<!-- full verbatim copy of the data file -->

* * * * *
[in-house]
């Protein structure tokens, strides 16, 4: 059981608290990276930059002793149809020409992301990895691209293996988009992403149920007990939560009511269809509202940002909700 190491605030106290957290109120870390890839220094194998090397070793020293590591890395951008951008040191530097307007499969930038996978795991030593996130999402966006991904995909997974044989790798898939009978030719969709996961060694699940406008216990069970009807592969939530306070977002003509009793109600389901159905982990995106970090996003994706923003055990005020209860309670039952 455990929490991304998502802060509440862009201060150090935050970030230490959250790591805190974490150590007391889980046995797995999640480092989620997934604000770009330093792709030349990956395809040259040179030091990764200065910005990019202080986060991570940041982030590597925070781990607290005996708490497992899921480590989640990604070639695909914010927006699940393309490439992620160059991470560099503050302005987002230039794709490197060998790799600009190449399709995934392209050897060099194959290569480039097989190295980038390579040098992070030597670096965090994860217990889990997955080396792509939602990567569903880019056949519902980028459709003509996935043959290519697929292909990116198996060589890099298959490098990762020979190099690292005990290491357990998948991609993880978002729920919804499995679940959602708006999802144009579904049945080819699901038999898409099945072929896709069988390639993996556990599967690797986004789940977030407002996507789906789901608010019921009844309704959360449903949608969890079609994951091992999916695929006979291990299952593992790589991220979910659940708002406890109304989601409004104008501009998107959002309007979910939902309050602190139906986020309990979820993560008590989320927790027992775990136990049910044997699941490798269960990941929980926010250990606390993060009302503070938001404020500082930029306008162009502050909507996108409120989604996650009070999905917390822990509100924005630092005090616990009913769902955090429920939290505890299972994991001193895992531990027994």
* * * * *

[in-house]
């Protein structure tokens, strides 16, 4: 059981608290990276930059002793149809020409992301990895691209293996988009992403149920007990939560009511269809509202940002909700 190491605030106290957290109120870390890839220094194998090397070793020293590591890395951008951008040191530097307007499969930038996978795991030593996130999402966006991904995909997974044989790798898939009978030719969709996961060694699940406008216990069970009807592969939530306070977002003509009793109600389901159905982990995106970090996003994706923003055990005020209860309670039952 455990929490991304998502802060509440862009201060150090935050970030230490959250790591805190974490150590007391889980046995797995999640480092989620997934604000770009330093792709030349990956395809040259040179030091990764200065910005990019202080986060991570940041982030590597925070781990607290005996708490497992899921480590989640990604070639695909914010927006699940393309490439992620160059991470560099503050302005987002230039794709490197060998790799600009190449399709995934392209050897060099194959290569480039097989190295980038390579040098992070030597670096965090994860217990889990997955080396792509939602990567569903880019056949519902980028459709003509996935043959290519697929292909990116198996060589890099298959490098990762020979190099690292005990290491357990998948991609993880978002729920919804499995679940959602708006999802144009579904049945080819699901038999898409099945072929896709069988390639993996556990599967690797986004789940977030407002996507789906789901608010019921009844309704959360449903949608969890079609994951091992999916695929006979291990299952593992790589991220979910659940708002406890109304989601409004104008501009998107959002309007979910939902309050602190139906986020309990979820993560008590989320927790027992775990136990049910044997699941490798269960990941929980926010250990606390993060009302503070938001404020500082930029306008162009502050909507996108409120989604996650009070999905917390822990509100924005630092005090616990009913769902955090429920939290505890299972994991001193895992531990027994």